Debate over need-based and merit-based scholarships

December 28, 2012

In Georgia, need-based scholarships for college have been done away with, in order to dedicate more financial aid for school to merit-based scholarship programs. While this policy has been in place for 20 years, according to the Wall Street Journal, some experts aren't convinced this strategy is fair to students from low-income communities.

"The money is being slowly taken away from the students who need it most," Shannon McGhee, the associate director of financial planning at Mercer University, in Macon, Ga, told the news source. She mentioned that Black and Latino students benefit more from need-based scholarships, as "they have not necessarily had the same educational opportunities as their white peers."

In light of financial problems that burdened the Georgia scholarship program last year, academic requirements for the state-funded HOPE scholarship were raised. The news source speculates that this move will lead to even more financial aid for college going to students whose families may have an easier time affording a higher education than other parents.

Other experts the Wall Street Journal spoke to included Richard Vedder, an Ohio University economics professor and director of the Center for College Affordability and Productivity. He told the news source that he believes, as society outside of academia rewards achievement, the same rules should apply in the competition to receive college scholarships.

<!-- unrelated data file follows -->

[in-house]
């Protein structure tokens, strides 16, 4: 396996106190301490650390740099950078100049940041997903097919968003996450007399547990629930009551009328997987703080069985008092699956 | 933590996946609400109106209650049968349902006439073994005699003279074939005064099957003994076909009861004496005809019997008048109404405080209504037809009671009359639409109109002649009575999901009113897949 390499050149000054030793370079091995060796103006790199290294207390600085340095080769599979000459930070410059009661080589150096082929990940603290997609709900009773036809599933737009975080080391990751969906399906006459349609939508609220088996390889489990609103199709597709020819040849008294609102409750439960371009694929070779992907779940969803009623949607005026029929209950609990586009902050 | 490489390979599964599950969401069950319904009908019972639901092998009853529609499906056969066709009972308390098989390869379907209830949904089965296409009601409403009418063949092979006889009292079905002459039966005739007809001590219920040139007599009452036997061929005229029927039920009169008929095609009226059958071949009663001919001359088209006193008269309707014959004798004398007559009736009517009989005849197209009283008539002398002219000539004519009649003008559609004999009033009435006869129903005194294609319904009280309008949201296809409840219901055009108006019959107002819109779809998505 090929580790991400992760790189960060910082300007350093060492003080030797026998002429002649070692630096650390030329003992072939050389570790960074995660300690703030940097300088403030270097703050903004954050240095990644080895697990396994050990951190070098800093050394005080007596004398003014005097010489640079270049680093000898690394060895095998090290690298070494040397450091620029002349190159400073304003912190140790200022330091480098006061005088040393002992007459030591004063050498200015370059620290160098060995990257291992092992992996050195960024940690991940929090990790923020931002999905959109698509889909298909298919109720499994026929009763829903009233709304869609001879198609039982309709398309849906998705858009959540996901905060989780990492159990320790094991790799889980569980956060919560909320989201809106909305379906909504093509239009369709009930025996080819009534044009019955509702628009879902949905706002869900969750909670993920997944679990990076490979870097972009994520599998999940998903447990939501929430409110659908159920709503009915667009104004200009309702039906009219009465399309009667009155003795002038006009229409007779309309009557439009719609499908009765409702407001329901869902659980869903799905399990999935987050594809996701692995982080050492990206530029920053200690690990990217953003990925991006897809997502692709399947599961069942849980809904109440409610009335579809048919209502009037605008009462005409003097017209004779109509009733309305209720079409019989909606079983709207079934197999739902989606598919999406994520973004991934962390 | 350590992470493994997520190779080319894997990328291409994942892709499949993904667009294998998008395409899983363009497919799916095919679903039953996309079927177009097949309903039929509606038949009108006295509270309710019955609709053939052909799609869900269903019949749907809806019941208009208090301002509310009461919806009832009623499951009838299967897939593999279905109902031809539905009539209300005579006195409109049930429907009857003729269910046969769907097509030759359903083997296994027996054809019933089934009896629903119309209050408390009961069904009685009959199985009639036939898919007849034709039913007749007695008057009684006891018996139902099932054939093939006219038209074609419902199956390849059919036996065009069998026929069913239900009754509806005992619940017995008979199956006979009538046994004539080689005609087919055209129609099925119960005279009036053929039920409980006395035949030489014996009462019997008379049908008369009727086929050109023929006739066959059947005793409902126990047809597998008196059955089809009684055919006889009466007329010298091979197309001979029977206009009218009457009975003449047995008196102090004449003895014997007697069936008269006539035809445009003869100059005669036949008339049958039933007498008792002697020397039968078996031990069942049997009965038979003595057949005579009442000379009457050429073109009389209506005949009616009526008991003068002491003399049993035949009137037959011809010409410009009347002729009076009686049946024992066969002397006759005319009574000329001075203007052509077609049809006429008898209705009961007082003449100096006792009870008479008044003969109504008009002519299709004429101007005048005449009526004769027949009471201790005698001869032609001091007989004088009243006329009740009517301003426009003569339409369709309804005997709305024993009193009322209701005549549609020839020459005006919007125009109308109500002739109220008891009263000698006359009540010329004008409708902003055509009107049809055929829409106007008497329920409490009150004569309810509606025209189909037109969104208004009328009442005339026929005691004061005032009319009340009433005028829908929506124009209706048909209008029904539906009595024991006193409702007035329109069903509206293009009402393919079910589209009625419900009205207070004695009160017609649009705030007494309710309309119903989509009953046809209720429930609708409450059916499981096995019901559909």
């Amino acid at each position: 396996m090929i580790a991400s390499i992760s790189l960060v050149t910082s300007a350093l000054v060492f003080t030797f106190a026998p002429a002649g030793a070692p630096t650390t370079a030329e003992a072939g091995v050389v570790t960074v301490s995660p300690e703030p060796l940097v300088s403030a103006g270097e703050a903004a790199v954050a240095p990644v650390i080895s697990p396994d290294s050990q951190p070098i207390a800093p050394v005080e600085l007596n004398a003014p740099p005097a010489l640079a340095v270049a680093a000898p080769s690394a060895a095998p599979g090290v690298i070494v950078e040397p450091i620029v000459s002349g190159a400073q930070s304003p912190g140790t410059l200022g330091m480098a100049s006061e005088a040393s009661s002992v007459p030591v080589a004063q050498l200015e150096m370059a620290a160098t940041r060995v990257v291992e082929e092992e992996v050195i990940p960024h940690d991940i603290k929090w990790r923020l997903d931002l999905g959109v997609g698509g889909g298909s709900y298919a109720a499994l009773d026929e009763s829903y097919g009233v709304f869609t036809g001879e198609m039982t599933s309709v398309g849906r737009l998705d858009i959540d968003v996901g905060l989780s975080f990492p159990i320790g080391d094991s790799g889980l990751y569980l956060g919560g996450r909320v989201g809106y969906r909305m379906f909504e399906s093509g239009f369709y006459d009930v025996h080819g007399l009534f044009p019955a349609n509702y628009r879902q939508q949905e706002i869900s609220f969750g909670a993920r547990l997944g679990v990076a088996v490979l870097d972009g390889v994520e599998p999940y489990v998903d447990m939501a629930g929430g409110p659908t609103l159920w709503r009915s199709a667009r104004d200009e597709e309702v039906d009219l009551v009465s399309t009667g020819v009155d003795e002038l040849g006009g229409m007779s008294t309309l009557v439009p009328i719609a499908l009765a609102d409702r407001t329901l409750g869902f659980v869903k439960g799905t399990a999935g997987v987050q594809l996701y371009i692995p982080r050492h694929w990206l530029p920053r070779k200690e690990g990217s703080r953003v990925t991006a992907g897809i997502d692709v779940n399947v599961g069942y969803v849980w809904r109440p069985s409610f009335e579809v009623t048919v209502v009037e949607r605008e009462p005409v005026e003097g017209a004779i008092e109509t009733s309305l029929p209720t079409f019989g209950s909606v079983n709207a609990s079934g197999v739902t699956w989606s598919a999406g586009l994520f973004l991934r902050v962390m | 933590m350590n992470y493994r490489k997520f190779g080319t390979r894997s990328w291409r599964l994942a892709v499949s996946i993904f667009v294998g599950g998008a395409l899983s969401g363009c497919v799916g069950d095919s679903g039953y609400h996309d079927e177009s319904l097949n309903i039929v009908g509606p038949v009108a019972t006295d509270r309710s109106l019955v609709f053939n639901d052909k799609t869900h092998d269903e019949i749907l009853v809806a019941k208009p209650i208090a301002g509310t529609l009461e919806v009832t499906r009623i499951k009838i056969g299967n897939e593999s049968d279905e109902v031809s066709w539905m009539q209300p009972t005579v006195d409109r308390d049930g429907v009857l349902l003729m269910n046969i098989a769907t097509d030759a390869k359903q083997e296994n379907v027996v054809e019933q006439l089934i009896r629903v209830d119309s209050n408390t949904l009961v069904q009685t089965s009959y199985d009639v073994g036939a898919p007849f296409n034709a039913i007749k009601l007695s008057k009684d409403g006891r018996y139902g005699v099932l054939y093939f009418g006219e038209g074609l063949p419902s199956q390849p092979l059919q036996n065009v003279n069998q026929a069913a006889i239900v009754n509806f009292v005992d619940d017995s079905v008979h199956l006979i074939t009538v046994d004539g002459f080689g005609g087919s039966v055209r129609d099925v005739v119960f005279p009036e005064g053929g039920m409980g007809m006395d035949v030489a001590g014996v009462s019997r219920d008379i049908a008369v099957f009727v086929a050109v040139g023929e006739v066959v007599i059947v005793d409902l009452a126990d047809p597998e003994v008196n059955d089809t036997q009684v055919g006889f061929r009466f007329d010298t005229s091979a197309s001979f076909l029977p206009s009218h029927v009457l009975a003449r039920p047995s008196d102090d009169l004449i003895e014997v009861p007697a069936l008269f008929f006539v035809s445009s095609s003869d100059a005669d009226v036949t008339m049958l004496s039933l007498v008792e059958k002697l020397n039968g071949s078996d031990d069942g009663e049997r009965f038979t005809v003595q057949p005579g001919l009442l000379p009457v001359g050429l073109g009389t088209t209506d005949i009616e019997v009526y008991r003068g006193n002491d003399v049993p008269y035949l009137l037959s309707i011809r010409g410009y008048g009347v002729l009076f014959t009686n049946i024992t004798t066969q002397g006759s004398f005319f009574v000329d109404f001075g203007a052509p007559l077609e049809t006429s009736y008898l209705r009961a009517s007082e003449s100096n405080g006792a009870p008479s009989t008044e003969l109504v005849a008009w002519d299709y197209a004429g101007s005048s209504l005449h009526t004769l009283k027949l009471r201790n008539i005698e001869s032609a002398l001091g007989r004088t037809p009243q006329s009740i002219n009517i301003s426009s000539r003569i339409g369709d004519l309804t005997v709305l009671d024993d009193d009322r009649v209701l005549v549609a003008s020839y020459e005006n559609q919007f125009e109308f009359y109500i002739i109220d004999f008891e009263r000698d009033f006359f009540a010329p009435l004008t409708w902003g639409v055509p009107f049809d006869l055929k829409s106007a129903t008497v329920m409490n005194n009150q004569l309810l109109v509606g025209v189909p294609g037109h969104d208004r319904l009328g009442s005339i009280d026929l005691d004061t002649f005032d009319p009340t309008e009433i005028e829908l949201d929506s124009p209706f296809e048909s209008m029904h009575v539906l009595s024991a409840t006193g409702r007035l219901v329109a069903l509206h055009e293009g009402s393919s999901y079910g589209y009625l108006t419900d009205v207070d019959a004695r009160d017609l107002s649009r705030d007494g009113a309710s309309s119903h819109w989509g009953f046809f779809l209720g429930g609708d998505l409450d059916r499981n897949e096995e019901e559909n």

Other voices weigh in
While some experts think a combination of need-based and merit-based scholarships may be the best plan, some advocate strongly for one or the other.

For example, an article appearing in the Princeton Review contains a mock test question, which asks, "Two students apply for federal [need-based] student aid - a mediocre student and a high-achieving student. Which applicant will receive a higher reward?" Of the list of possible answers, the correct is revealed to be option "E - Cannot be determined from the information given."

Meanwhile, Daniel Barkowitz, the former Director of Student Financial Aid and Student Employment at Massachusetts Institute of Technology (MIT), blogged that merit scholarships can, counter-intuitively, work against higher-income students with better grades.

Barkowitz noted that merit-based scholarships often include restrictions on where students are allowed to live, and are sometimes offered by schools to students who might be able to enroll at a more prestigious institution. In particular, merit-based scholarships don't make sense at an institution like MIT, he writes, because virtually all students attending are "meritorious."

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